Written Submission of the Union of India in Naz Foundation

The Written Submission filed by Additional Solicitor General P.P. Malhotra on behalf of the Union of India in Naz Foundation case (dealing with decriminalisation of adult consensual homosexual sex in private) is available here. The case has been followed on this blog here, here and here.

Whatever view on has on the issue, the poor quality of the submission purely from the point of view of legal acumen is disturbing. Consider this quote from the submission:

“Hindu Marriage Act s. 13. Divorce.-(1) Any marriage solemnized, whether before or after the commencement of this Act, may, on a petition presented by either the husband or the wife, be dissolved by a decree of divorce on the ground that the other party- (i) has, after the solemnization of the marriage, had voluntary sexual intercourse with any person other than his or her spouse; or

Thus if a married man does sexual intercourse with any person other than his wife or spouse it is a ground for divorce. If Section 377 is interpreted in a manner that the act of intercourse against the order or nature is permitted and homosexuality which is an offence now is permitted it may require alteration or amendment of Section 13(1)(i) of the Hindu Marriage Act.”

Does the ASG really believe this argument to be true? Any reasonably competent undergraduate law student will tell you that section 13(1)(i) of the Hindu Marriage Act merely provides a ground for divorce which has no necessary relationship with the criminality of the act in question. It will continue to remain a ground for divorce, even if adultery (heterosexual or homosexual) is decriminalised. Decriminalising sodomy will not require any change to this provision. The same section 13(1)(iv) provides that leprosy is a ground for divorce. Section 13(1)(ii) provides that conversion to a religion other than Hinduism is a ground for divorce. As far as I am aware, being inflicted with leprosy or conversion to another religion are not criminal acts, and yet have happily existed as grounds for divorce for years.

While the Union of India still battles to retain this colonial relic, Nepal continues to take a surprisingly progressive stand on the issue. First, the Supreme Court of Nepal outlawed all discrimination on the grounds of sexual orientation and gender identity last year, and instituted a committee to recommend the legalisation of same-sex marriages. Then, after the people’s revolution early this year, Nepal elected Sunil Babu Pant as the first openly gay member of Parliament and the Consituent Assembly. Now, the Maoist government has made Nepal the only South Asian country to endorse a UN General Assembly statement calling for an end to abuse of rights on the basis of sexual orientation and gender identity.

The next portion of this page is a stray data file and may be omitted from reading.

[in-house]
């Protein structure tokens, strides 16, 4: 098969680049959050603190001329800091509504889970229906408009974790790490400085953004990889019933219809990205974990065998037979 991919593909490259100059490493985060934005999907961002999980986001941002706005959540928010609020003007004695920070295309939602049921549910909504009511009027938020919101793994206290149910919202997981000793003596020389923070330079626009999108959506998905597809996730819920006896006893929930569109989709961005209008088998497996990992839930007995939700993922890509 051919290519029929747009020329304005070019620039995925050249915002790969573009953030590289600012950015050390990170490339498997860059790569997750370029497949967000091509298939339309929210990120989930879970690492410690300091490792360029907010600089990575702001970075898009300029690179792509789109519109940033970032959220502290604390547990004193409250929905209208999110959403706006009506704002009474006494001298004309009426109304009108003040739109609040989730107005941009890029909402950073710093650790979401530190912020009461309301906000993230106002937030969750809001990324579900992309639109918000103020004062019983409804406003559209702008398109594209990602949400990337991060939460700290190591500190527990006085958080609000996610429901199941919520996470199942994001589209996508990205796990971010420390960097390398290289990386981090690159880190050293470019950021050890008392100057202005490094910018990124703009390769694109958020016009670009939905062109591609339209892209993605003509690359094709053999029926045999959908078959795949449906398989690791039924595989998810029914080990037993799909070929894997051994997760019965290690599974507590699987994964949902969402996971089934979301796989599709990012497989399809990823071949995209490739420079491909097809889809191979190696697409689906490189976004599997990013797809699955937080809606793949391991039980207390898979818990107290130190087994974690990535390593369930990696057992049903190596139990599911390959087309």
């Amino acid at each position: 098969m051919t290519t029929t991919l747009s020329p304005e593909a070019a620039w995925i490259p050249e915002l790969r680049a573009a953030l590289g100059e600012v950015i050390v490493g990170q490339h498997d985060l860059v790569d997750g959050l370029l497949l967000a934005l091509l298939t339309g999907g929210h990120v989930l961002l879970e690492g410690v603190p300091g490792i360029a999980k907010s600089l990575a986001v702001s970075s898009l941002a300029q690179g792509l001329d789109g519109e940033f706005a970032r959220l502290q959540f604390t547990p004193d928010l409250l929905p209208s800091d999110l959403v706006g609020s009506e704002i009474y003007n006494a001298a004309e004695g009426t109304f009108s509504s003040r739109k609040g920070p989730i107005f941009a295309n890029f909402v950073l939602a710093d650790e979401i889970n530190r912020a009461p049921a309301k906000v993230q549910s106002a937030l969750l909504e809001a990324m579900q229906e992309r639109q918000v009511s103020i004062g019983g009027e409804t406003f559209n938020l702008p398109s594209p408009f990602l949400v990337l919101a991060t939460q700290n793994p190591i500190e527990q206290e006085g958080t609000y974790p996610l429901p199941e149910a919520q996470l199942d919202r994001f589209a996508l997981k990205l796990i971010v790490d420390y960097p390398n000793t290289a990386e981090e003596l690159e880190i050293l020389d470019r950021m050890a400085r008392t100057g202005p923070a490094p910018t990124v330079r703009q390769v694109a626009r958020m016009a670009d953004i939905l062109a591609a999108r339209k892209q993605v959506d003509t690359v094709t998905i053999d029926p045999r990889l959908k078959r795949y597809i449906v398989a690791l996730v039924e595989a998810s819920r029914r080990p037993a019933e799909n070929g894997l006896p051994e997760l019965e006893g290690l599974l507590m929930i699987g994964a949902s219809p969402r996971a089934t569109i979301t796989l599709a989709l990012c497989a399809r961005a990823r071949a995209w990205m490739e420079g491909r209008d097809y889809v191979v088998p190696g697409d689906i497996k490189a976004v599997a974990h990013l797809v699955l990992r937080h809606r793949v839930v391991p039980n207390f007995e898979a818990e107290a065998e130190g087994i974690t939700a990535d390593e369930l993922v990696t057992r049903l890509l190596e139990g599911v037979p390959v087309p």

6 comments

  1. Tarunabh,

    The submission has the feel of the ASG throwing in whatever he can find rather than building a case methodically. Most of the objections the court raised to this line of arguments have been ignored. Though the court repeatedly pointed out the importance it will give to foreign case law, the point is summarily dismissed with a one liner that none of that applies! My money is on the plaintiffs to win this case.

    By the way, is the Nepali SC’s opinion available online?

  2. This looks like a mock fight:).The govt. can take a stand later that despite its best efforts the Court ruled in favor of the plantiffs and thereby silence critics who
    oppose homosexuality on grounds of faith and morality.

  3. Has nobody ever challenged the constitutionality of Sections 13(1)(ii) that allows a divorce on the ground of a conversion to a religion other than Hinduism? This provision endorses religious intoleration, is opposed to public policy and formalises religious segregation by the State. I just hope somebody will challenge it some day.

    With respect to Section 377 of the Indian Penal Code, I wonder if the Delhi High Court should be wasting its precious time by attending to inept comments by the Government. Most of the Government arguments in this case hardly possess any legal flavour and the Court would do well to rely largely on the judicial liberation effected in the western world to similarly strike down Section 377 and not enter into an enquiry over whether the conduct punished by Section 377 has been historically subject to condemnation or punishment in India – a fruitless enquiry for a Court of Law.

    Modern liberties offer sufficient grounds for judicial removal of Section 377 and in the context of the case at the Delhi High Court, the Court could, to assume a politically correct posture, strike down Section 377 on Health/HIV grounds alone. Lets hope the Court does that much for this country which is perennially in short supply of individuals who do not stand up for their unpopular rights in a Court of Law. 110 Crore individuals and not one to openly challenge the constitutionality of Section 377 without the pretext of a social concern!

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